Australian study to protect against the HPV virus reveals decreased high-grade abnormalities in children under 18
The first evidence is that immunization programs at the national level for young women against HPV, the virus that causes cervical cancer may reduce the number of people contracting the disease.
A study conducted in Australia, one of the first countries to introduce vaccination, showed a decrease in high-grade abnormalities of the cervix - changes in cervical cells that can be precursor to cancer.
Australia introduced a national HPV (human papillomavirus) vaccination of women aged 12 to 26, 2007.
Although it will take many years to know if vaccination programs may reduce the number of cervical cancers in the population, Australian scientists were able to analyze the results of its evaluation program for determine if there was some decrease in the number of young women with abnormal changes in cells that are precursors to cancer.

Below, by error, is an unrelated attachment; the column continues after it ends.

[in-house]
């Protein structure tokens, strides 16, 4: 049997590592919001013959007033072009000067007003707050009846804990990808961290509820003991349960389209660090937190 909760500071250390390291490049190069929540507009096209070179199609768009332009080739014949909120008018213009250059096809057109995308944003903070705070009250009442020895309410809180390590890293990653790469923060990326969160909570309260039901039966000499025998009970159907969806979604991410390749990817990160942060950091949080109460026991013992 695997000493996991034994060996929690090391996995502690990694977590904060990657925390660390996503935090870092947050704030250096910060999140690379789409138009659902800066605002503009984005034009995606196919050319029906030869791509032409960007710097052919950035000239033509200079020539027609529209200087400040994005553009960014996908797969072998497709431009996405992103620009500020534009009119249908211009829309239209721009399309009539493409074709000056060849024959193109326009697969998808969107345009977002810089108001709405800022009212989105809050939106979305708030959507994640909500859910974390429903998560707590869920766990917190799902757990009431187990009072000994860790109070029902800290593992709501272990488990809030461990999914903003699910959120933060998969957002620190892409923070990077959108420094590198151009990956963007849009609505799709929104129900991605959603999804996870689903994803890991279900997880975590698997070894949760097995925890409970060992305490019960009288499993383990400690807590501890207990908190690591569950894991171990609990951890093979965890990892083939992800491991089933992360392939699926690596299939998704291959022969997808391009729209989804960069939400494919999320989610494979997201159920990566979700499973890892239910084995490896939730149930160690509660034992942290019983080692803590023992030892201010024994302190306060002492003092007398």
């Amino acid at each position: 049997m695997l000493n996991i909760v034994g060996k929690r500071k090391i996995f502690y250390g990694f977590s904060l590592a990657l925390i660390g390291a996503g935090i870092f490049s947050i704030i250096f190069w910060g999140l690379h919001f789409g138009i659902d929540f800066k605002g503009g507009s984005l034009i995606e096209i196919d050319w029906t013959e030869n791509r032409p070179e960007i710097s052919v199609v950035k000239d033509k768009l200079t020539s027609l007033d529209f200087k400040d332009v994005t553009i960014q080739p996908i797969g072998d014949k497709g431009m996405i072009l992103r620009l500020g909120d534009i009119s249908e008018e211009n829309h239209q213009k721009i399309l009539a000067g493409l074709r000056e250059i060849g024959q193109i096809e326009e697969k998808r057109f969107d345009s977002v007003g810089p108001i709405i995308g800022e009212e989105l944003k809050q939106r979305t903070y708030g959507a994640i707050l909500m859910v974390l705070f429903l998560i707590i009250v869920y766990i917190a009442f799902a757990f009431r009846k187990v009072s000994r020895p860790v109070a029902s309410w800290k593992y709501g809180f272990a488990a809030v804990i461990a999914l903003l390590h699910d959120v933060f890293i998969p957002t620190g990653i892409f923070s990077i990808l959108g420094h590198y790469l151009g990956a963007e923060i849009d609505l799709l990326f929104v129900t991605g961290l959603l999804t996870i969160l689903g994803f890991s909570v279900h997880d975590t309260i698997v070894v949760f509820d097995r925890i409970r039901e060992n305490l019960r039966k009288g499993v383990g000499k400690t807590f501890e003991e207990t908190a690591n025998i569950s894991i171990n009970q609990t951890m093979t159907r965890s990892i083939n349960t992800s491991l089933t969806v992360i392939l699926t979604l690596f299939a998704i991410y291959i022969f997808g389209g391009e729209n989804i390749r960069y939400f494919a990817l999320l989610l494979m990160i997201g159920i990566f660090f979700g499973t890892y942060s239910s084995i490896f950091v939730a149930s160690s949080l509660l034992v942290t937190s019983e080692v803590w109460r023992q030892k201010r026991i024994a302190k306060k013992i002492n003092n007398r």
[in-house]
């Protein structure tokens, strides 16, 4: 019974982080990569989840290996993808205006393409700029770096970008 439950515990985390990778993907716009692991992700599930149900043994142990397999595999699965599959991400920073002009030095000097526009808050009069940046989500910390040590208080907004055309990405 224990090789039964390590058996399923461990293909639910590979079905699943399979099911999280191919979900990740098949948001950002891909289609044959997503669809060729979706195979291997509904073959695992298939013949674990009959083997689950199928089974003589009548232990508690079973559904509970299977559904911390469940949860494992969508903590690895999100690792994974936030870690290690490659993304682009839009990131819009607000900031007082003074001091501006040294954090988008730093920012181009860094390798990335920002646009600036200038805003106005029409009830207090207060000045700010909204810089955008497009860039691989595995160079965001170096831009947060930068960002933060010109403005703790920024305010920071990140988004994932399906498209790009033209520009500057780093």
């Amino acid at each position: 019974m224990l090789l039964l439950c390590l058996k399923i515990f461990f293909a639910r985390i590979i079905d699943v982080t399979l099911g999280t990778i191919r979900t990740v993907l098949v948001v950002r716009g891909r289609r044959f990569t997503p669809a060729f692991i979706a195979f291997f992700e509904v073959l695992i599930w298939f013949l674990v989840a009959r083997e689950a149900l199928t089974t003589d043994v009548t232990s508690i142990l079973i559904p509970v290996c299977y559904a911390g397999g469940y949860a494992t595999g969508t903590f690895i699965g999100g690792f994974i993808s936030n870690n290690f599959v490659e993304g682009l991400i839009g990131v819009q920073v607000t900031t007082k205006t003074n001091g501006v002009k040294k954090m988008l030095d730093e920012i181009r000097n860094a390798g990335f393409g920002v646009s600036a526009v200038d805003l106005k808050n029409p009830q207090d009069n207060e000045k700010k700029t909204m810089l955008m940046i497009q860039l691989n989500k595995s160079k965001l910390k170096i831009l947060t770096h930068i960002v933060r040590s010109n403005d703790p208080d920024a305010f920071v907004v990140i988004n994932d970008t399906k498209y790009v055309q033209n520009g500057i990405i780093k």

published in the medical journal The Lancet, show that the proportion of girls aged 17 and under with high-grade abnormalities was reduced by almost half, from 0.80% to 0, 42%.
But there was no decrease in the number of women with cervical abnormalities that were older than 17 years. This is not surprising since the vaccine is known to be more effective if given to girls before they become sexually active.
The conclusion, say the authors, "reinforces the relevance of targeting prophylactic HPV vaccines for preadolescent girls."
The results were met with international interest."Although it is probably due to the effects of the vaccination program, data analysis, linking women's history to discredit their vaccination history will be required to demonstrate that the decrease is due only vaccination rather than other factors. "
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